Tuesday, April 04, 2017

That Time When Tracy McGrady Became the Greatest Basketballer Ever for 35 Seconds

Kobe Bryant is my most favorite player that ever played in the NBA.  Haters gonna hate, but he was the greatest in the league for many years.  That means that at their primes, he was superior to Tracy McGrady.  Sure, when they battled, there were some times that T-Mac outplayed him.  But, overall, Kobe came up on top.  At the defensive end, one-on-one, he made T-Mac work hard for his points, even utterly shutting him down in a couple of notable moments.  On the other hand, T-Mac at his prime might have been as amazing (though not as dominating) as Kobe at offense, but he had never been the dogged, lockdown perimeter defender that Kobe was.  Kobe was simply in a different level.  This is an objective fact.  Even T-Mac acknowledged this in some interviews.

That said, at the 2013 “Kobe Up Close” TV special, Kobe referred to Tracy McGrady as the toughest player he had ever played against – tougher than Kevin Durant, Carmelo Anthony, and Allen Iverson (whom he also mentioned were notably tough opponents for him).  Indeed, T-Mac was a beast.  He was an incredible, versatile scorer who could have probably had a much better legacy than what he eventually ended up with if he hadn’t been hindered by problematic back injuries.  As far as talents are concerned, T-Mac was the closest player I’ve ever seen to a Kobe Bryant clone.

But a basketball god Kobe may be, there’s at least one legendary feat that he hasn’t accomplished in his career but T-Mac was able to do.

On December 9, 2004, T-Mac would steal a win for the Houston Rockets against the eventual champions of that season, the San Antonio Spurs.  The Spurs were up by ten with only about a minute left in the game.  The win was virtually theirs.  Many Rocket fans had even headed out to the exits already.

But the Rockets got within eight points with about 35 seconds remaining, and that was when T-Mac entered “The Zone”, his eyes flickering with electricity (Kuroko no Basuke reference).  Seven seconds in the shot clock, he drained a three-pointer to cut the lead down to five, despite a decent contest from Malik Rose.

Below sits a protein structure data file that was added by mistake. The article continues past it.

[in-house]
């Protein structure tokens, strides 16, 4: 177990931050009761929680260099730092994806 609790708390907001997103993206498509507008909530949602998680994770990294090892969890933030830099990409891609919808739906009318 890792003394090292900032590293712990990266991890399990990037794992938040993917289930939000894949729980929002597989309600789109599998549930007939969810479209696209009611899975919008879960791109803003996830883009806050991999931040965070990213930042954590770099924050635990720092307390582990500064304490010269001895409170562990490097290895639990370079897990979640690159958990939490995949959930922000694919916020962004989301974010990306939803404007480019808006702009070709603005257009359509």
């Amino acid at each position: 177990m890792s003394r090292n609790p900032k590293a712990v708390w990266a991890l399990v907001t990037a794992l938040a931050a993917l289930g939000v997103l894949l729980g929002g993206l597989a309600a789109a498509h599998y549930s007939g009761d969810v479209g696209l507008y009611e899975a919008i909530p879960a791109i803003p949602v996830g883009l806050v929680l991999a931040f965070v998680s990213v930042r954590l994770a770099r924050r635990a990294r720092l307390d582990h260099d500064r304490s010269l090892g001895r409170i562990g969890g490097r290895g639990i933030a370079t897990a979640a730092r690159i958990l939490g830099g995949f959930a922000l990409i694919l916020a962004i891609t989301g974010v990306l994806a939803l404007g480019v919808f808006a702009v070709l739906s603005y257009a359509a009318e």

Spurs were fouled and hit two free-throws at the other end, their lead increasing to seven.

With the ball back at McGrady’s hands, Yao Ming set a pick for him behind the arc that freed him from Bruce Bowen – one of the greatest perimeter defenders of all time.
Tim Duncan, a Basketball Titan belonging in the same pantheon as Kobe’s, moved to meet him.  But all his celestial powers couldn’t save him from T-Mac in Super Saiyan 3 mode.  T-Mac pump-faked him, drew the foul… and still somehow made the shot over Duncan’s towering arms!
He made the free throw.  Four-point play.  Rockets down by three.  24.3 seconds remaining.

Spurs made two free-throws again, their lead up by five.  Spurs almost denied the Rockets from inbounding the ball on time, but managed to get it into their hero.  This time, T-Mac couldn’t avoid Bruce Bowen, who played great defense on him as expected.  Didn’t matter.  He took the shot, draining another three and Bowen’s soul.
Spurs’ lead cut to two!

With around 11 seconds left, Spurs struggled a bit in inbounding the ball, and when they finally did, it was too late: T-Mac had already finished casting a hex spell which he learned as an Orlando Magic.   Devin Brown fumbled the ball into his hands.
T-Mac sprinted towards the other side of the court as the clock ticked down, as a Mortal Kombat voiceover thundered in Toyata Center, urging him to “Finish them!”  So, like an assassin, T-Mac delivered the killing blow.  Whish!
Rockets up 81-80.  1.7 seconds remaining.  Spurs had exhausted their time outs.  The hex was still in the air, and Tony Parker couldn’t sink a prayer attempt at the buzzer.  Rockets won the game!
Traumatized.  Spurs had to spend a small fortune for Brown's therapy.

13 points in 35 seconds.  Four straight three-pointers, one of which was a four-point play.  All of them necessary for the win.  During that stretch, T-Mac was scoring 0.39 points per second.  If he had maintained such pace during that 2004-05 season (he averaged 40.8 minutes in 78 games), he would have scored 74,468 points all in all (averaging 954.72 points a game).

The whole thing was quite ridiculous.  It makes as much as sense as T-Mac having to shoot a mythical 13-pointer from across the court while he’s blindfolded and the Monstars are quintuple-teaming him.

T-Mac – with his phenomenal dunking prowess, outstanding athleticism, and explosive skill set – had plenty of highlights throughout his career.  But this game is undoubtedly his most epic moment.  The stuff which inspire bards to compose immortal songs of.  13 points in 35 seconds.  He might not have won a ring, but he had done something that no champion or any basketball player has ever done (the closest thing is probably Reggie Miller’s 8 points in 9 seconds).

Tracy McGrady has been recently announced to be part of the 2017 Hall of Fame class, and a first ballot selection at that.  Truly, he’s a legend who’s absolutely deserving of such honor.


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